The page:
Promoting value addition for green minerals: Minister woos Chinese govt, investors
The Minister of Lands and Natural Resources, Samuel Abu Jinapor, has called for strategic investment and partnership from the Chinese government, international mining companies and other investors to build a robust lithium and green minerals sector anchored on value addition.
Mr Jinapor said based on the fact that China had been able to build the full value chain of the lithium and battery industry from exploration to battery production, he was optimistic that Ghana could leverage the country’s partnership and expertise to add value to Ghana’s green minerals.
The minister made the call when he joined the Chinese Minister of Natural Resources, Wang Guang Hua, at the opening session of the 25th China Mining Conference and Exhibition at Tianjing, China, yesterday.
"Our ultimate goal is to ensure that the exploitation, management and use of our natural resources benefit our people, while at the same time ensuring optimal returns for investors," he said.
Mr Jinapor added that the focus of the government was to change the narrative where Ghana still exported raw bauxite and manganese after mining for over 80 years.
He said it was in that regard that the recently signed agreement with Atlantic Lithium for the first lithium project prioritised value addition and other improved terms for the country.
He said while extensive exploration was ongoing across the country for iron ore, the real deal was "to realise the true benefits of these critical minerals by ensuring that we add value to them".
The event is being organised by the China Mining Association (CMA) in collaboration with the Ministry of Natural Resources of China, under the leadership of its minister, Wang Guanghua, and the Tianjing Municipal Government.
The conference, which started in 1999, is currently one of the world's largest gathering of governments, policymakers, investors and mining industry players.
This 2023 conference is on the theme: “Innovation promotes high quality development of mining”.
The three-day conference has brought together more than 10,000 delegates and 400 exhibitors from across 70 countries.
The Ghanaian delegation includes the Chairperson of the Minerals Commission Board, Barbara Oteng-Gyasi; the Chief Executive Officer (CEO) of the Minerals Commission, Martin Ayisi; the Chairman of the Parliamentary Select Committee on Mines and Energy, Samuel Atta Akyea; and the Technical Advisor on Mines to the Minister, Benjamin Aryee.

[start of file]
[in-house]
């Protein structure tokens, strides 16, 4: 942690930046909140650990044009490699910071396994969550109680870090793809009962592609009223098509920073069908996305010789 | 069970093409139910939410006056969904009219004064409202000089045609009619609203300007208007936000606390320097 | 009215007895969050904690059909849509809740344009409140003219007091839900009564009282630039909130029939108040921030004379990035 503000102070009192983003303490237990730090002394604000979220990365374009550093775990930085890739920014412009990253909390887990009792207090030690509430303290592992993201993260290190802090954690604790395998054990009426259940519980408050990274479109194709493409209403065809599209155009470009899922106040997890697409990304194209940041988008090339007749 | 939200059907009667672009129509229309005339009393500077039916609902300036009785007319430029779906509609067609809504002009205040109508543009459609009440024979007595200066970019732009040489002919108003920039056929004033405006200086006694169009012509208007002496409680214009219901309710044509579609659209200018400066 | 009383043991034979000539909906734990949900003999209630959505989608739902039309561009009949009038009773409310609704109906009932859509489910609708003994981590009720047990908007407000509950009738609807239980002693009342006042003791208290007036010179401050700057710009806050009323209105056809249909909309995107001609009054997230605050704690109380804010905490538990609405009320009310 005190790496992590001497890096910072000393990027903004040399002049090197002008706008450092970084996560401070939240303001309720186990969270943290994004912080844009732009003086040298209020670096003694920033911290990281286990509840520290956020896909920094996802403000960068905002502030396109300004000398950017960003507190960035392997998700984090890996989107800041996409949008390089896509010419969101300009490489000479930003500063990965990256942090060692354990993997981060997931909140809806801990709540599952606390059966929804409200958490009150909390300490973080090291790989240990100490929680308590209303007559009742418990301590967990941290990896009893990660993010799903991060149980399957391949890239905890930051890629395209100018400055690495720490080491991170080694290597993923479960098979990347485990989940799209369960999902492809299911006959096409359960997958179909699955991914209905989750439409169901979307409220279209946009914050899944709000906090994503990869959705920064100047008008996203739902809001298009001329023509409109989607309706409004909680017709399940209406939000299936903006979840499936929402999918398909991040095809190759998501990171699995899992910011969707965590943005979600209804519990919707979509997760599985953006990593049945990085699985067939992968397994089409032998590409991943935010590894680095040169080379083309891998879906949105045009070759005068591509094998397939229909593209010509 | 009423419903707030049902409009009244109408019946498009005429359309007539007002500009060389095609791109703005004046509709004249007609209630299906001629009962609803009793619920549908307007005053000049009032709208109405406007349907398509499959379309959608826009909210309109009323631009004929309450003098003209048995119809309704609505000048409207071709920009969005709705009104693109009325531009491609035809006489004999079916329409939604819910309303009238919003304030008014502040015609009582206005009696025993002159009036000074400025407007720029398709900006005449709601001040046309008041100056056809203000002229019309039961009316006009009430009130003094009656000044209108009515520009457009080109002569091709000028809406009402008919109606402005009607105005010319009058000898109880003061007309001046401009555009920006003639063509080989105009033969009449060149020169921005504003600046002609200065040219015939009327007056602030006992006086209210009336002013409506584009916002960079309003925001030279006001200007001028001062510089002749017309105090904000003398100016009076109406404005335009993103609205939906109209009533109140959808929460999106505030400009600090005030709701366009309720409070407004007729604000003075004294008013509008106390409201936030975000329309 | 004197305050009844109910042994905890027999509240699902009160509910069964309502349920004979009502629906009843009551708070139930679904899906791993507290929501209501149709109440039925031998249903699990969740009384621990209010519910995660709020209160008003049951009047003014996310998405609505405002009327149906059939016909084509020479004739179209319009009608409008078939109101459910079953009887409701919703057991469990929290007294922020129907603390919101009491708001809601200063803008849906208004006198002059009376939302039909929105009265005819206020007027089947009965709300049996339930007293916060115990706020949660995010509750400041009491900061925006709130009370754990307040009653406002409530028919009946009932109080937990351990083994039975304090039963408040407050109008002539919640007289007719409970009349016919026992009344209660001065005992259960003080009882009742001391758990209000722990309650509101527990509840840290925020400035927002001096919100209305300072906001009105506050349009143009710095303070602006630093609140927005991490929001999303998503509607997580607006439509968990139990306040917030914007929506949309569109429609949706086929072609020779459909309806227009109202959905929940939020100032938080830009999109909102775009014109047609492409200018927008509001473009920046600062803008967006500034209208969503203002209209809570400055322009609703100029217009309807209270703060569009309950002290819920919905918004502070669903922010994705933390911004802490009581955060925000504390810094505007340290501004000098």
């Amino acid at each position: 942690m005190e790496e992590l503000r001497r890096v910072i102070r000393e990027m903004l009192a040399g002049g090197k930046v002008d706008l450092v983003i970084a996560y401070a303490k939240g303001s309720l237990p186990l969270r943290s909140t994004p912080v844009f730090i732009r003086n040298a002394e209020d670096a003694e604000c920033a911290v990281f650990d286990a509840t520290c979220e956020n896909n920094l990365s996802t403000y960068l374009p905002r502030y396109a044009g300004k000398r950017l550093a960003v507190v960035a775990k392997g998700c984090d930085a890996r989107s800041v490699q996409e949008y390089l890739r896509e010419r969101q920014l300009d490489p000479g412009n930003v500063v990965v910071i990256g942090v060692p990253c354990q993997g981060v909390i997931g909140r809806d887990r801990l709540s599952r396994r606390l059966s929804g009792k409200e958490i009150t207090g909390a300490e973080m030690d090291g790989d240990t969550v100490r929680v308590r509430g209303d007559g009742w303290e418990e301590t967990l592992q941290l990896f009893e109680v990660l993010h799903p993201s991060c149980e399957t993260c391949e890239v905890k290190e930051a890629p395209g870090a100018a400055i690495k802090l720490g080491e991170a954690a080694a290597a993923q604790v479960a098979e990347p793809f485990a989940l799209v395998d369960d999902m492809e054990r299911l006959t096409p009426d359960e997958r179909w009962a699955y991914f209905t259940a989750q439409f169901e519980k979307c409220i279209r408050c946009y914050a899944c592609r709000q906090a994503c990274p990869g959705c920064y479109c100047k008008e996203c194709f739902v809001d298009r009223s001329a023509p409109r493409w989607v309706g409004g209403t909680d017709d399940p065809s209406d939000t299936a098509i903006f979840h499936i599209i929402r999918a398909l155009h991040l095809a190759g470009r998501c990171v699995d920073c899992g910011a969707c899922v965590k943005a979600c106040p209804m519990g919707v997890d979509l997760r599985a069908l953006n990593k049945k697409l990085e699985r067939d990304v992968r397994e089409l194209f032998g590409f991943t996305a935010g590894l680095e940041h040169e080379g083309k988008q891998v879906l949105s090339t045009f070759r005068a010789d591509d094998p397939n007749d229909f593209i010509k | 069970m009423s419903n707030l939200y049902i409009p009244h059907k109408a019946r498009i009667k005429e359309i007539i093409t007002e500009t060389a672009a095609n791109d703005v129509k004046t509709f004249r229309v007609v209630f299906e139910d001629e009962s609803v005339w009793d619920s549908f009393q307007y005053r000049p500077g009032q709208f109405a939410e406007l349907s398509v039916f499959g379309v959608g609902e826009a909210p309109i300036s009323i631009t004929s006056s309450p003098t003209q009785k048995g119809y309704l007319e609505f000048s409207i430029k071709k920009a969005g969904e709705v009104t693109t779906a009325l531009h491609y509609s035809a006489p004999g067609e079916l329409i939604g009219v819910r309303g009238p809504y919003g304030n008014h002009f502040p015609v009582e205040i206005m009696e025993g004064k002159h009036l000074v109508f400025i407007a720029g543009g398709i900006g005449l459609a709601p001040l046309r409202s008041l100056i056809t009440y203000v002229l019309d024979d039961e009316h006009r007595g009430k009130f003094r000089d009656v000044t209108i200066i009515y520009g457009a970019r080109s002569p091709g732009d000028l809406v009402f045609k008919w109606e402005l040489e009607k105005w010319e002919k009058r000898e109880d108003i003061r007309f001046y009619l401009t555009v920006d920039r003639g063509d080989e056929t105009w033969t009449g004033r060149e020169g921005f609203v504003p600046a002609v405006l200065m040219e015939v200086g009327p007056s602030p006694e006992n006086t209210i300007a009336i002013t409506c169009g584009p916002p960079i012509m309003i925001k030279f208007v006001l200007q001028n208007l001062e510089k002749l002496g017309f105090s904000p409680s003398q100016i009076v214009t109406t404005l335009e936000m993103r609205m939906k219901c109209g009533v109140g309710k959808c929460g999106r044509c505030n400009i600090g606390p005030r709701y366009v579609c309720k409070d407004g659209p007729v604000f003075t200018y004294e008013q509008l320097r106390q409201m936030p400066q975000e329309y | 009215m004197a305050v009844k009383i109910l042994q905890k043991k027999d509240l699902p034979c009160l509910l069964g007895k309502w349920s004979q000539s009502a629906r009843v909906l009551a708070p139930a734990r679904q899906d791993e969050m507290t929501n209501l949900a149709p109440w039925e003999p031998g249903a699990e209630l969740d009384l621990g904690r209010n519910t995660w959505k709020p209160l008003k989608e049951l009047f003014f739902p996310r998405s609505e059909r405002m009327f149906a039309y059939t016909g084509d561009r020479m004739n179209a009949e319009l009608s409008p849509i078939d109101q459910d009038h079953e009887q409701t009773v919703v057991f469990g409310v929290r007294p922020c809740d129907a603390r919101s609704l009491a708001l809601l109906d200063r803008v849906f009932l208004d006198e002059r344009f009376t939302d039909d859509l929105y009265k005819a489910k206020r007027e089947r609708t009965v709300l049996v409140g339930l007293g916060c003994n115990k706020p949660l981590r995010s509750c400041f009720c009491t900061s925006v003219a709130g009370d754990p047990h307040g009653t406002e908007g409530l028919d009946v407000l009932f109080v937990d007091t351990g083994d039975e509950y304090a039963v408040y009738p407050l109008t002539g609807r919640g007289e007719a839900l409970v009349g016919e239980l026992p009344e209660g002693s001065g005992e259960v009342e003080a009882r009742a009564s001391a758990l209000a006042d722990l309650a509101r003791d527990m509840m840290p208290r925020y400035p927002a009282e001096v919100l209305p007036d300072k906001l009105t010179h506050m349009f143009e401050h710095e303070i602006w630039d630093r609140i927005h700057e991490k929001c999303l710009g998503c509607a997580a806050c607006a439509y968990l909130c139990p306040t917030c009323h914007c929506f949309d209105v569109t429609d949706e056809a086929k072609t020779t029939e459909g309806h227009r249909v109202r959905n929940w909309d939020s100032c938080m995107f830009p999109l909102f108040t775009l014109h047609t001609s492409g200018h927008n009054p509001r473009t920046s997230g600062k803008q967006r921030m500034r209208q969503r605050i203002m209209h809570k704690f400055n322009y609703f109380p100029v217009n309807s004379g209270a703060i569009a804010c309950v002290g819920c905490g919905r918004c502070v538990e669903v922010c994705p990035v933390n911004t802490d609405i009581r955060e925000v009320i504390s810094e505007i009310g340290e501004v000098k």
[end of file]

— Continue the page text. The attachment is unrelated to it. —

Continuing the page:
Green minerals potential
Mr Jinapor said Africa, which was home to most of the green minerals required for the green energy transition, needed investment in technology and innovation to ensure that the continent reaped the full benefit of those resources.
He observed that the green energy transition offered Ghana and the rest of Africa a unique opportunity to leverage technology and innovation to promote value addition in the mining sector.
"Available data shows that the continent hosts 91 per cent of the platinum group of metals, 79 per cent of phosphate rock, 53 per cent of cobalt, 46 per cent of manganese, 35 per cent of chromite, 25 per cent of bauxite, 21 per cent of graphite, six per cent of copper, and substantial deposits of other minerals like lithium, iron ore and rare earth elements.
We need to leverage this for our development," he stressed.
He said it was unfortunate that despite that potential, African countries currently involved in the exploitation of lithium were making between 10 and 15 per cent of the full value generated from developing end-to-end commodity supply chain.
"Clearly, we cannot benefit optimally from these resources if we continue to depend on the export of raw minerals," he stressed.
Mr Jinapor said it was in that regard that Ghana had taken a policy decision to promote value addition to all mineral resources, "and doing so with strong state participation".
He said through vehicles such as the Minerals Income Investment Fund (MIIF), the Ghana Integrated Aluminium Development Corporation (GIADEC) and the Ghana Integrated Iron and Steel Development Corporation (GIISDEC), the country would promote state investment in the mining industry and the development of integrated aluminium, iron and steel industries.
Mr Jinapor said although Africa hosted about 30 per cent of the world's mineral resources, it was through the harnessing of innovation that the continent could maximise efficiency, reduce waste and create a knowledge-driven mining sector.
He said it was through the adoption of cutting-edge technology that African countries could address the historical environmental and social challenges associated with mining.
Aside from that, the minister said, the deployment of relevant technology would promote energy efficiency and build circular economies in Africa.
"And it is through innovation that we can increase production and add more value to the minerals we produce," he added.
Mr Jinapor said the China Mining Conference was a unique platform for participants to examine some of the most important issues in the mining industry, particularly the role of technology and innovation in building a green, sustainable and safe mining industry.
"Our modern day lives depend largely on minerals and mining, from the phones we use to the vehicles we drive.
And this has become more profound as the world works towards a green energy transition," he said.
Mr Guanghua said China would remain steadfast in the deployment of technology and reforms that would promote efficiency in the mining sector.
He said China was prepared to foster international collaborations that would ensure that green technologies were deployed to promote sustainable mining.
Mr Guanghua said the deployment of green technologies would ensure environmentally friendly mining and promote value addition.
He called on Chinese mining companies to adhere strictly to their social responsibility obligations to the host communities.